What better time for mummies, daddies, boils and ghouls to let their imaginations run wild than in the weeks leading up to Halloween? For our October 2014 issue, we asked readers to share their favorite homemade costumes from years past. It was so fun, we decided to do it again.
Via email, parents discussed their creative process and motivation, then broke down the cost, materials and time commitment required for each costume.
Be they sewing-machine whizzes or DIY neophytes, lovers of the hair-raising holiday are sure to find spooktacular inspiration in the handcrafted disguises described below.
Costumed kiddo: Jacob Devecchio, 4
Parent: Ceili Quigley, Waterbury
Inspiration: "For the last few years we've let our daughter [Jacob's sister] choose her costume, and I build our costumes around her idea," wrote Quigley.
Materials: Felt, faux fur and fabric spray paint
Creative process: Conscious of cold weather, Quigley built this outfit around a snowsuit, sewing fur around the suit and spray-painting stripes. After the paint dried, she stitched on a felt face and ears. Her words of warning: "The fake fur was all over after I cut out the pieces."
Construction time: Two nights
Cost: Around $45
Boo from Monsters, Inc.
Costumed kiddo: Isabelle McClain, now 7
Parent: Gina McClain, South Hero
Inspiration: "Isabelle looked so much like Boo that I just had to do a family costume of her favorite movie," McClain wrote.
Materials: Glittery purple fabric, a purple zipper and thread, Styrofoam balls, cotton stuffing, pipe cleaners, markers, shoelaces, felt, a glue gun, a mop head and a baseball cap
Creative process: With no sewing machine, McClain relied on hand stitching, dividing the fabric body of the suit into three stuffed sections and installing a zipper in the back to make it easy-on, easy-off. A baseball cap surrounded by stuffing gave the hood its shape, and shoelaces tied under Isabelle's chin secured the hood to her head.
Construction time: Four weekends
Cost: Around $30
Costumed kiddo: Sydney Feltz, 12
Parent: Cheryl and Joe Feltz, Colchester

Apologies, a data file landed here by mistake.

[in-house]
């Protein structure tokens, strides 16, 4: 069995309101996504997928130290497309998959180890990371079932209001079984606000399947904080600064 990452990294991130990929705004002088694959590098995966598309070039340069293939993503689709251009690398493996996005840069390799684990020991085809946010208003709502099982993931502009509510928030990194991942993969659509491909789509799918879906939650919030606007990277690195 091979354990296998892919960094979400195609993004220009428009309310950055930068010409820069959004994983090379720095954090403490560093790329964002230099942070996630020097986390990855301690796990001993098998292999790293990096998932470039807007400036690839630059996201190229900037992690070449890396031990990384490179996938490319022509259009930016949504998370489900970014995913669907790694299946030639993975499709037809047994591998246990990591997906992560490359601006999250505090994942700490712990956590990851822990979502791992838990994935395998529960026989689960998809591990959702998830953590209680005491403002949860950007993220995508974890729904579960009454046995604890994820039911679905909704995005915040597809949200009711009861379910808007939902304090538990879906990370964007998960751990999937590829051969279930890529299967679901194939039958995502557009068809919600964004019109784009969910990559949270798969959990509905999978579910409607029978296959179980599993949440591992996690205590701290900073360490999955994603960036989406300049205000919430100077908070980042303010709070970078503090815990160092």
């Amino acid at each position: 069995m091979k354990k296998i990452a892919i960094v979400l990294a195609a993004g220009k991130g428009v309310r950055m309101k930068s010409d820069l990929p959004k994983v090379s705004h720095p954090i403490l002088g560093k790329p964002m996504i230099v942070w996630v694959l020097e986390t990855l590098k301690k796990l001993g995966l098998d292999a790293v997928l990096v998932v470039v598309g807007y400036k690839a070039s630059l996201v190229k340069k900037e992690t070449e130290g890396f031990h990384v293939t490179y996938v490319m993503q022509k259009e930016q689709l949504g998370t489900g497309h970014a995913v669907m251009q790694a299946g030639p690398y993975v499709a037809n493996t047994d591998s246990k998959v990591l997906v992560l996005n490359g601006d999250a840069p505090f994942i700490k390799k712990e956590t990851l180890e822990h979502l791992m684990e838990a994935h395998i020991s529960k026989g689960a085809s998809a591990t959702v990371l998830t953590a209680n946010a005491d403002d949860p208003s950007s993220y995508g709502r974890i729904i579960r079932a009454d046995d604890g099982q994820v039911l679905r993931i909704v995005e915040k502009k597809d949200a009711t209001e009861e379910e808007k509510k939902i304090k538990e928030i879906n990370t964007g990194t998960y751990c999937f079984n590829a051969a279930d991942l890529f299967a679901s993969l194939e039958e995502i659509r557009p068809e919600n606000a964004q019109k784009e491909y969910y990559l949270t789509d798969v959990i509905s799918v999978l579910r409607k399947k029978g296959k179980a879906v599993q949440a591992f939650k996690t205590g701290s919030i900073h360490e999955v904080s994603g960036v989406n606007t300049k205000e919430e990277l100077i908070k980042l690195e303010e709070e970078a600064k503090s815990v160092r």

Inspiration: "Sydney really loves technology," wrote her parents. "She was in a fifth grade tech class at Malletts Bay School, and wanted to incorporate all that into her Halloween costume."
Materials: Lots of duct tape, paper copies of Apple application icons, thick poster board and glue
Creative process: Sydney was 10 when she made this costume and took charge of the construction. Using her actual iPad as a template, she attached printed images of apps to a poster-board "screen." Duct tape joined the two boards that sandwiched Sydney's body.
Construction time: A few hours
Green Mountain Pride
Vermont License Plate
Costumed kiddo: Benjamin Carney, 6
Parent: Elizabeth Carney, Shelburne
Inspiration: "Ben came up with the idea," Carney wrote. "He is really fascinated by the colors of the Vermont license plate. We moved here from Maryland, where the license plates are decidedly more boring."
Materials: Cardboard from an old moving box, poster paint, fine-pointed paintbrushes, twine, green pants and a matching hoodie
Creative process: This costume took precision. Carney measured an actual license plate and scaled up the measurements before cutting out a cardboard replica. She created templates of the letters to achieve accurate spacing between characters. Thinking ahead, she painted the cardboard green on both sides so she'd have a backup in case of a mistake.
Construction time: Two days
Cost: Around $45
From the Depths
Costumed kiddo: Jameson Reynolds, 4
Parent: Kara Gomez, Cambridge
Inspiration: "[Jameson] told us in the summer, when he had received a snorkel set, that he wanted to go scuba diving," wrote Gomez. "The obsession with scuba diving had begun, and it was a must for Halloween."
Materials: A base layer of black clothing, a ski mask, two soda bottles, glow-in-the-dark duct tape, silver spray paint, air tubing, zip ties, a snorkel set, a backpack, flippers, letter stickers and a pail
Creative process: Gomez was the mastermind behind the materials, and Jameson's dad, Steven Reynolds, put in most of the labor to fashion the aquatic attire. After spray painting and decorating two soda bottles, he connected the bottles with air tubing. One tube also attached to the snorkel's mouthpiece. Zip ties secured the bottles to a backpack. For footwear, Dad cut the bottoms out of flippers and taped them to the top of Jameson's sneakers.
Construction time: Two hours
Cost: Around $22, plus some household items